Agar pays tribute to Rhinos youngster

Richard Agar has paid tribute to Cameron Smith’s development after the forward signed a new three-year deal with the club.
The Rhinos moved quickly to tie down the 21-year-old after a strong start to the season earned him accolades across the board, along with several more of Leeds’ rapidly-rising number of homegrown youngsters.
Smith has quickly become one of the first players on Agar’s teamsheet after the opening rounds of the season, and the Leeds head coach believes his rise has come because of a commitment to improving his fitness in the off-season.
“Cam Smith has come into this year, off the back of a pre-season and knowing what we want and expect from him.
“Cam is a great example, a young kid that was one of the best juniors of his age-group. The game was too easy for Cam as a junior; he was a big, strong kid, and a good ballplayer. But the game is so much different as a ballplayer at first grade to what it is at the junior ranks.
“For Cam, it was really important for him to learn to get the horse before the cart, not the other way round, and not just to be the ball player without the industry the game requires to play in the middle. We really focused on that with Cam in the off-season, to get him fitter and stronger so he can do that industry, but to make sure the industry comes first and the nice bits and silky skill that we know he can do comes after that.
“It’s getting the balance right, and that can sometimes be symptomatic of a young player trying to get in the team. They want to showcase their skill set, but we’ve moved him forward so his strong ball carries come first, and that his tackling is good.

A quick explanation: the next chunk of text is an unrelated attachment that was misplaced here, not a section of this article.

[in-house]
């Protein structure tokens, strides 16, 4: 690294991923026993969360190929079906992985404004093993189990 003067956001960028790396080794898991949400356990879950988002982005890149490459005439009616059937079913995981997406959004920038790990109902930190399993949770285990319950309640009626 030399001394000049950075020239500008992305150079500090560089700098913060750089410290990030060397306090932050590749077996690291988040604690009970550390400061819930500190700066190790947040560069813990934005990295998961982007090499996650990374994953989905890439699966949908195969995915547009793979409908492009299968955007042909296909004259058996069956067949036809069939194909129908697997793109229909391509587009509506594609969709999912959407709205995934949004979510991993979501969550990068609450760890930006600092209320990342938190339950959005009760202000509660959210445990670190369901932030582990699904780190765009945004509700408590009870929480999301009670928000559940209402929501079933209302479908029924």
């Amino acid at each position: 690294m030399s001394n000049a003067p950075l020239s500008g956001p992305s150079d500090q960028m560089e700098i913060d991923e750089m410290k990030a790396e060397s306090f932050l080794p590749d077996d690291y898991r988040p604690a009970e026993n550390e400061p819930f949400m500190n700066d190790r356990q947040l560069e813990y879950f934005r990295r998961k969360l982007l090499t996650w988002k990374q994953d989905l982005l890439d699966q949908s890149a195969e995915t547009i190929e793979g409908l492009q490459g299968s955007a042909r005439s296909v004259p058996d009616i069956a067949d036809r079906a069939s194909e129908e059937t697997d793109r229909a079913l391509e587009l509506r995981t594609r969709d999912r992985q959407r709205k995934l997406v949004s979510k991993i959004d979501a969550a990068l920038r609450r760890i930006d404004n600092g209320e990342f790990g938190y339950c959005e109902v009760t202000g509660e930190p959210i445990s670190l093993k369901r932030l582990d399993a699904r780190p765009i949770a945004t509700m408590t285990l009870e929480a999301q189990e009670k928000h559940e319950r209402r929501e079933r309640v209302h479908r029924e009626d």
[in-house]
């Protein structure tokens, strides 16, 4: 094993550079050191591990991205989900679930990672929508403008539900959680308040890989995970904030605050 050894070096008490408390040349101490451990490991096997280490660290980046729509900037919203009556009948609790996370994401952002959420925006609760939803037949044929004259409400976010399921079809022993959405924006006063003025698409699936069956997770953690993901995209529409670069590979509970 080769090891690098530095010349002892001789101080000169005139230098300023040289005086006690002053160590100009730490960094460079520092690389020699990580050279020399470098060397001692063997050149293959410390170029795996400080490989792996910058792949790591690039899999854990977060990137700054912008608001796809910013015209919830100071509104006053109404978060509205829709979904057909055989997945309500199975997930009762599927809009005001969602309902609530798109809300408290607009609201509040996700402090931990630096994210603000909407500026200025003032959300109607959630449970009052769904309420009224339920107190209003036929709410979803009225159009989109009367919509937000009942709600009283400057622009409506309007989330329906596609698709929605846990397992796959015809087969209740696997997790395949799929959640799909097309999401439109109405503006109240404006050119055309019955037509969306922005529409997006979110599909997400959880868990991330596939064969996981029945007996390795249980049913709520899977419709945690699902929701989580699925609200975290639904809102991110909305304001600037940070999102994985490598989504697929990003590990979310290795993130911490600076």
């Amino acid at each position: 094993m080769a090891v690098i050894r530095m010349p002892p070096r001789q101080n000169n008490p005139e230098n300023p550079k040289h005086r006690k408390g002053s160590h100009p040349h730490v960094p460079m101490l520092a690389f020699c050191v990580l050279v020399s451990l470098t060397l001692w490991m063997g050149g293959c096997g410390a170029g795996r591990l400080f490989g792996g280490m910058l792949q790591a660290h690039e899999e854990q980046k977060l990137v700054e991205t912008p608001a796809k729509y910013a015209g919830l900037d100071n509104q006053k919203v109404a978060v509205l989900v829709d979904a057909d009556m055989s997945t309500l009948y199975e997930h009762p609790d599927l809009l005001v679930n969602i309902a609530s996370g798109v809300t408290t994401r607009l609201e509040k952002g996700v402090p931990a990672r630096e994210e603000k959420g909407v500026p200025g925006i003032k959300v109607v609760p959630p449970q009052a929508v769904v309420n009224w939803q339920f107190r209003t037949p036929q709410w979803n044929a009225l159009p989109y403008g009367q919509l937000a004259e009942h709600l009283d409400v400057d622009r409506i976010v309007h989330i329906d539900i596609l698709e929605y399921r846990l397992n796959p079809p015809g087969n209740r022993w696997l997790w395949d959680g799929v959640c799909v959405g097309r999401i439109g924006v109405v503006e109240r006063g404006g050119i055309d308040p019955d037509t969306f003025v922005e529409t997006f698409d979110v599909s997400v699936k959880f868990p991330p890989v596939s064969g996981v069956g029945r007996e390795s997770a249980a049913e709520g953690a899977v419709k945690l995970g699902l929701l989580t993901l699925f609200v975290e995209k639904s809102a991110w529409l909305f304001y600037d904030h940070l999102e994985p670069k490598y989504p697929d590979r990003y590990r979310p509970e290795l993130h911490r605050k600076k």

“He gets it now; he’s got a mature head on young shoulders.”
Leeds’ production line has come in for criticism over recent years, with many expressing concerns that their conveyor belt wasn’t producing players at the same rate as it had previously.
But with the likes of Jack Walker, Ash Handley, Callum McLelland, Harry Newman, Mikolaj Oledzki and Smith starting to emerge among others, Leeds’ new generation is beginning to emerge.
“You’d love to think that a couple of years down the track, you’ve got five, six or seven mainstays in the team that are pathway players and are the one setting the standards of what has gone before them,” Agar said.
“We have to nurture them. In an ideal world you can dip them in and out at times but last year we weren’t able to do that.
“But they’re a good, determined young group of men who want to get better.”